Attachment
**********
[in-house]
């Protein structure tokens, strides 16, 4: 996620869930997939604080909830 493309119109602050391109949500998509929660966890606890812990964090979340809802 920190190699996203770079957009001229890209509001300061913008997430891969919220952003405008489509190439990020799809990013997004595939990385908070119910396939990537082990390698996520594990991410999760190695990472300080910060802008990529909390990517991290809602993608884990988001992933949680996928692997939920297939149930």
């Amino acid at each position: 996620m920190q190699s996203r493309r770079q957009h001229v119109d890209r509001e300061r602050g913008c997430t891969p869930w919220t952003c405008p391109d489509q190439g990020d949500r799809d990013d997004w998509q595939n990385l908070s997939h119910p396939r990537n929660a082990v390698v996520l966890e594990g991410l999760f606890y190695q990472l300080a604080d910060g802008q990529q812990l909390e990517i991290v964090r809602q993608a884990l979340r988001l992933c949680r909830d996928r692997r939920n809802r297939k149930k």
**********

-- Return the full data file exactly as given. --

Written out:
[in-house]
């Protein structure tokens, strides 16, 4: 996620869930997939604080909830 493309119109602050391109949500998509929660966890606890812990964090979340809802 920190190699996203770079957009001229890209509001300061913008997430891969919220952003405008489509190439990020799809990013997004595939990385908070119910396939990537082990390698996520594990991410999760190695990472300080910060802008990529909390990517991290809602993608884990988001992933949680996928692997939920297939149930």
């Amino acid at each position: 996620m920190q190699s996203r493309r770079q957009h001229v119109d890209r509001e300061r602050g913008c997430t891969p869930w919220t952003c405008p391109d489509q190439g990020d949500r799809d990013d997004w998509q595939n990385l908070s997939h119910p396939r990537n929660a082990v390698v996520l966890e594990g991410l999760f606890y190695q990472l300080a604080d910060g802008q990529q812990l909390e990517i991290v964090r809602q993608a884990l979340r988001l992933c949680r909830d996928r692997r939920n809802r297939k149930k």